location 1580 N. Northwest Highway, Suite 12, Park Ridge, IL 60068
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George Skuros
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phone 312-884-1222

Chicago Real Estate Property Division Lawyer

Schaumburg real estate property division attorney

Chicago Divorce Attorney for Dividing Vacation Homes, Rentals, and Investment Properties in Chicago, IL

A couple owning a home together is already enough to substantially complicate the process of dividing marital property in a divorce. In a high-asset divorce, when the parties own one or more additional real estate properties, dividing them can be even more challenging. As you attempt to negotiate a fair distribution of assets, it is crucial to understand how much your real estate property is worth, as well as how you can best protect your interests in it.

At The Law Office of George J. Skuros, we have significant experience with real estate law in addition to our decades of experience with family and divorce law. We strive to share our knowledge with you so that you have a comprehensive understanding of all of the possible legal and financial ramifications of dividing real estate property. With our assistance and representation, you can better prepare to achieve a favorable result.

Marital vs. Non-Marital Real Estate Property

Knowing whether your real estate property belongs to you personally or to the marital estate is necessary in order to protect your interests in the divorce process. While the marital home is often jointly owned by both spouses, it is more common for other real estate properties to be the individual property of one spouse. For example, a spouse may have inherited a home or real estate property from a deceased parent or another relative, or they may own one or more rental properties as part of a business venture that began before the marriage. However, any real estate property purchased during the marriage using marital assets will be subject to division in the divorce.

Valuing Real Estate Property for Divorce

Another important step when dividing real estate property during divorce is determining the value of all properties in order to ensure an equitable distribution. The best way to value real estate property for these purposes will likely depend on how the property is used.

If the property only has a personal use, perhaps in the case of a vacation home that your family regularly enjoys throughout the year, then valuing it as you would for a residential real estate sale is likely the best option. You may choose to enlist a real estate agent for assistance with a comparative market analysis, in which you would use the recent selling prices of similar properties in the area to determine a fair market value for your property. Alternatively, you could hire a licensed appraiser to perform a more comprehensive analysis of your property's value that takes into account market trends as well as the property's condition and amenities.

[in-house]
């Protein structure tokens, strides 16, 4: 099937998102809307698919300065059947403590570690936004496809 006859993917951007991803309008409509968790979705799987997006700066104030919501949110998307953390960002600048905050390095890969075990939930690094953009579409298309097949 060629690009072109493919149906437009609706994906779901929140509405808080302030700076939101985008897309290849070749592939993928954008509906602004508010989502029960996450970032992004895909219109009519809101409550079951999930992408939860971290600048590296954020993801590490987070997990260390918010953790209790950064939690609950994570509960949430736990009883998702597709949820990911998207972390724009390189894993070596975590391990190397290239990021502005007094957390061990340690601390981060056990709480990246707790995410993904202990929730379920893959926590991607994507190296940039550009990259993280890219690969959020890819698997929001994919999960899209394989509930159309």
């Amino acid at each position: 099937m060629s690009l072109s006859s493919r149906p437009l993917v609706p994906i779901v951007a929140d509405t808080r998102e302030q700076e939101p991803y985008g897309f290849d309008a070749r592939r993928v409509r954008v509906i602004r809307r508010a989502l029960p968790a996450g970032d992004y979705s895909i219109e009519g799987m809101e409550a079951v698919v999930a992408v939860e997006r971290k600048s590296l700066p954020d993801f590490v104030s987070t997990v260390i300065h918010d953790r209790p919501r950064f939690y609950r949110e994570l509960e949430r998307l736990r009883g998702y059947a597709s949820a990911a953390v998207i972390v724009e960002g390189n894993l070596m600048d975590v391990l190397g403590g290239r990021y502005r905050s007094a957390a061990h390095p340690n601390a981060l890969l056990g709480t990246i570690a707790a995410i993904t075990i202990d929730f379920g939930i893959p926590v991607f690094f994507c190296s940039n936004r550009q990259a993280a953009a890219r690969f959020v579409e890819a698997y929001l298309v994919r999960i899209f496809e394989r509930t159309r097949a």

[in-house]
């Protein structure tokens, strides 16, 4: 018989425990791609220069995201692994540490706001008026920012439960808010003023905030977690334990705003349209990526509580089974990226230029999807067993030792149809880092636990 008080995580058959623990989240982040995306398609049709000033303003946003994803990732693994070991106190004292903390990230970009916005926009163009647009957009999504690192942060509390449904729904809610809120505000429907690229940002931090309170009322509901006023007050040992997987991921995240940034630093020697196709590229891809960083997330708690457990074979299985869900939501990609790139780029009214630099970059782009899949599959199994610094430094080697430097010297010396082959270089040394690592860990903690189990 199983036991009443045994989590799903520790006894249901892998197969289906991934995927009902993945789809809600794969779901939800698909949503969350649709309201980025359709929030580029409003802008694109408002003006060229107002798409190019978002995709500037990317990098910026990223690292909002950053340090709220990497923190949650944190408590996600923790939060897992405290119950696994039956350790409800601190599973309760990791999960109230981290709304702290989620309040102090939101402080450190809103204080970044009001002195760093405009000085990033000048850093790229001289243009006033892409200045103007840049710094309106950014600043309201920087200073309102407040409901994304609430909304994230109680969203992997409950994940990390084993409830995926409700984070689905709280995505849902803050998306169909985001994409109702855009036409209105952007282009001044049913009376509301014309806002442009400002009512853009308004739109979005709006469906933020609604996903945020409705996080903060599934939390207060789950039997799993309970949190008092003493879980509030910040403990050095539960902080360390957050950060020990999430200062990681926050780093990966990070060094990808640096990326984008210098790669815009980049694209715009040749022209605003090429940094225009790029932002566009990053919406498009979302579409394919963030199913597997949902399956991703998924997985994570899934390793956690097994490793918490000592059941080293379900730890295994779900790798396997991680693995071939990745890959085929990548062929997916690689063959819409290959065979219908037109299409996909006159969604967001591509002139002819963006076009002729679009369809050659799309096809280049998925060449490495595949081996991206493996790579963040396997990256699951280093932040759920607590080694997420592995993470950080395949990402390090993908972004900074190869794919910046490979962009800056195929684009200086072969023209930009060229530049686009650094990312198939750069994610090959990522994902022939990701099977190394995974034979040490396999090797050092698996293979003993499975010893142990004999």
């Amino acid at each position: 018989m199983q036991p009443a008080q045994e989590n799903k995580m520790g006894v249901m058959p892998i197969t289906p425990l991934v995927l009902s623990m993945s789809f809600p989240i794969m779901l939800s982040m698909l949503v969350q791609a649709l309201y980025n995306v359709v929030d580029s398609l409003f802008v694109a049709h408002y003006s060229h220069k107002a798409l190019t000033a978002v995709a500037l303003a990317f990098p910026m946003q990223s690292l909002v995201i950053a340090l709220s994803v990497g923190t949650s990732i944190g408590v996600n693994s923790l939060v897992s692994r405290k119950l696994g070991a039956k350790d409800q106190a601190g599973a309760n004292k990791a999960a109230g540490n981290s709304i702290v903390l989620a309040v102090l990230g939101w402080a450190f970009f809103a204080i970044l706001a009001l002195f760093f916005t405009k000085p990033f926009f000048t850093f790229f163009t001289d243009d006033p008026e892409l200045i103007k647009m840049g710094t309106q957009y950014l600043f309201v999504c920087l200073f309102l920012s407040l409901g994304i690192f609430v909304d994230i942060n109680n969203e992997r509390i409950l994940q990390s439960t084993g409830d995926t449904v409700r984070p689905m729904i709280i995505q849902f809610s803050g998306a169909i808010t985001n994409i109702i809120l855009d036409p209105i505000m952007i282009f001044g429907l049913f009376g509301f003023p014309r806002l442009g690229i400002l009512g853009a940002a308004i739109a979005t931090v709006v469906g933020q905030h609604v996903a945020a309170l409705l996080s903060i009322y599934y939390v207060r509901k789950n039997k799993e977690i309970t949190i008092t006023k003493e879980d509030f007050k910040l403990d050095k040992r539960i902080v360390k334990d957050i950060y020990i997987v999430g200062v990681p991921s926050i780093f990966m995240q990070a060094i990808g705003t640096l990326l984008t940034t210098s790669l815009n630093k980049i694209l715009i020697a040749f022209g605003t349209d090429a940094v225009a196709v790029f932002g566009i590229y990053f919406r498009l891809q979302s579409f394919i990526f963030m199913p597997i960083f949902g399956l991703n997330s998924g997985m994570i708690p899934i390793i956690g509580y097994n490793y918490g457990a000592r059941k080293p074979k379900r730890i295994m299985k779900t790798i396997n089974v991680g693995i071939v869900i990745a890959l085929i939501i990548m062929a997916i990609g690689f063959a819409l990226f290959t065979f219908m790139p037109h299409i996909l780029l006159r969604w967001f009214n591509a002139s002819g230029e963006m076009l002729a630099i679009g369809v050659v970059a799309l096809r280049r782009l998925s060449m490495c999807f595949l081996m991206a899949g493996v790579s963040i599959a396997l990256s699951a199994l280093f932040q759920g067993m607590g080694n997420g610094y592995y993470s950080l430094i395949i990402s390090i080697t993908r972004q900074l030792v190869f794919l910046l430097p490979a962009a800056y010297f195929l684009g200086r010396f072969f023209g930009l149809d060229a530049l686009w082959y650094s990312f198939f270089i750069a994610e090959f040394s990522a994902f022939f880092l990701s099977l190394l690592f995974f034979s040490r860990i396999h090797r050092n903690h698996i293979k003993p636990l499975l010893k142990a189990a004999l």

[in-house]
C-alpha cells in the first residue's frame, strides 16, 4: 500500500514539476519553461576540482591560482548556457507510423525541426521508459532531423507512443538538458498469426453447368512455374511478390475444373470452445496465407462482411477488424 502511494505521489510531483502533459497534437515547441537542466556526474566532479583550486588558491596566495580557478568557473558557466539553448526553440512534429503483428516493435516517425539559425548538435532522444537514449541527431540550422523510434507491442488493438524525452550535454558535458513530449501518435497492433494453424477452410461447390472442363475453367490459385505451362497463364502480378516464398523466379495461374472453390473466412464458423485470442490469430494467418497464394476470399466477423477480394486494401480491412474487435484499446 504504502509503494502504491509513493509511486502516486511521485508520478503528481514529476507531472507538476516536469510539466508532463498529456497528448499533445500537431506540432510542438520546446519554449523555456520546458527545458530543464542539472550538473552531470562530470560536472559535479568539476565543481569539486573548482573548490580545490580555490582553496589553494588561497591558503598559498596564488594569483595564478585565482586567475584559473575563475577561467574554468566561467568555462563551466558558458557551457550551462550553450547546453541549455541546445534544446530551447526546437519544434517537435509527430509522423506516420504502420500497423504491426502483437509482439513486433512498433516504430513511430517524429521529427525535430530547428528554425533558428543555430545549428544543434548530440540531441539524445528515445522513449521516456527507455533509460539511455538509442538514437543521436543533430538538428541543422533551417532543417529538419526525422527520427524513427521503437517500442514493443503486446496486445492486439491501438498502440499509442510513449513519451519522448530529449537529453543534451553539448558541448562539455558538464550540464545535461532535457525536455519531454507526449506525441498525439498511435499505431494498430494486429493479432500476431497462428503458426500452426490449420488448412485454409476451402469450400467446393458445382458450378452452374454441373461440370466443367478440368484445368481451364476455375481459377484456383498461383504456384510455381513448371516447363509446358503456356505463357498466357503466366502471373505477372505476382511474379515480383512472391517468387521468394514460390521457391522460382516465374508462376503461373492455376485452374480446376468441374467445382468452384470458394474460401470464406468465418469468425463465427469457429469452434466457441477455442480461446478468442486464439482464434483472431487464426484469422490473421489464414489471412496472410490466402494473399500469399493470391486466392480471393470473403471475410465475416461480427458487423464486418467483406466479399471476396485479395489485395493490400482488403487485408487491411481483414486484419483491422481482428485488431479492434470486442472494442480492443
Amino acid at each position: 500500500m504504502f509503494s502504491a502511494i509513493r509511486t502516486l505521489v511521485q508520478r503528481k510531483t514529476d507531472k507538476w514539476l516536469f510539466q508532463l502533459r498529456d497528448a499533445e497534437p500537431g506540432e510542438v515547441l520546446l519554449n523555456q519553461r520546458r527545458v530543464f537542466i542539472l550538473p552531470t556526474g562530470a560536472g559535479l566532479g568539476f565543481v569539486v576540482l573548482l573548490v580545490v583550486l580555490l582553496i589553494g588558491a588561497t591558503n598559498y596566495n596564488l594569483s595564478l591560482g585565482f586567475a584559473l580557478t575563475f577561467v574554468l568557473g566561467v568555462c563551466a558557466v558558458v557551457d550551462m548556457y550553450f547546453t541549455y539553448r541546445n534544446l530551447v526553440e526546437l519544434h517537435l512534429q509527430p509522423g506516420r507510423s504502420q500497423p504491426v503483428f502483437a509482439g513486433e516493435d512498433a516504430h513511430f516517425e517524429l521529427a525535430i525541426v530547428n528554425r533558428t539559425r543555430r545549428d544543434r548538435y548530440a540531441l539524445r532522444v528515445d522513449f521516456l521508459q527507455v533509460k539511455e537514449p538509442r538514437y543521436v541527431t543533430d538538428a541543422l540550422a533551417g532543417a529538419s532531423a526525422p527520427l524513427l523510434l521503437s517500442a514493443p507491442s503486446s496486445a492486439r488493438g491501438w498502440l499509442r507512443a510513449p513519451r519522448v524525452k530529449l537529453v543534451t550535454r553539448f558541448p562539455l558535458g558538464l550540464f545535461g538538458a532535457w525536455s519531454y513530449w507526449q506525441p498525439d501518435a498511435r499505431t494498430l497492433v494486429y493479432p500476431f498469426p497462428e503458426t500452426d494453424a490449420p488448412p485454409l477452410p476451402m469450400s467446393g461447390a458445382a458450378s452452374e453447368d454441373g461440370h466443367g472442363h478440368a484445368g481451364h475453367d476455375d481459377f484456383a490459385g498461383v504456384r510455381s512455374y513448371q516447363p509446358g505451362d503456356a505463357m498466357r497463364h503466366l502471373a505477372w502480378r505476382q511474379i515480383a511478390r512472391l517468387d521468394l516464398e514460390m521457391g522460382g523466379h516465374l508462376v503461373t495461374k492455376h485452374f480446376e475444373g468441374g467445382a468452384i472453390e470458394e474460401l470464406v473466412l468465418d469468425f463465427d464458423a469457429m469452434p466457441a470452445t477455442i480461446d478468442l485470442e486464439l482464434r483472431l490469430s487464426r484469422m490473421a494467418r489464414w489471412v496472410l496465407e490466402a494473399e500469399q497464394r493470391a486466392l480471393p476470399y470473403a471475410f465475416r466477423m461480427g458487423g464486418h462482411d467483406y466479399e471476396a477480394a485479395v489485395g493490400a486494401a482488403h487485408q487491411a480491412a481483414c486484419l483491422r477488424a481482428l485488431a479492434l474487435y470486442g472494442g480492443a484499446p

The valuation process will likely be more complicated for real estate property that generates any kind of income. Such properties could include:

  • Full-time or part-time vacation rentals and homestays
  • Homes, apartments, or condominiums rented to long-term tenants
  • Land developed for commercial purposes

For these kinds of properties, a better option may be to value them like any other business, considering not only their market value, but also the amount of income they are likely to generate over time.

Distributing Real Estate Property

Often, it is possible to negotiate with your spouse to reach a settlement regarding real estate and other marital property. In a high-asset divorce involving multiple real estate properties, you could actually have more flexibility when it comes to reaching a fair agreement. For example, you might decide that one of you should be granted full ownership of your primary residence, while the other is granted full ownership of a second home. You could even decide to remain joint owners of certain properties, perhaps continuing to act as partners in a rental business or sharing use of a vacation home. However, you should be sure that the decision you make is financially sound and sustainable. If you cannot reach a satisfactory resolution regarding a certain property, a better option may be to sell it and divide the equity. Keep in mind, though, that if the property has increased in value under your ownership, both spouses could owe capital gains taxes on the income.

Contact a North Shore Property Division Attorney

For a free initial consultation regarding the valuation and division of real estate property in your divorce, contact us at 312-884-1222 today. We represent clients throughout Cook County and the Chicago area, including the North Shore, Mount Prospect, Arlington Heights, Des Plaines, Schaumburg, Inverness, Park Ridge, and surrounding areas.

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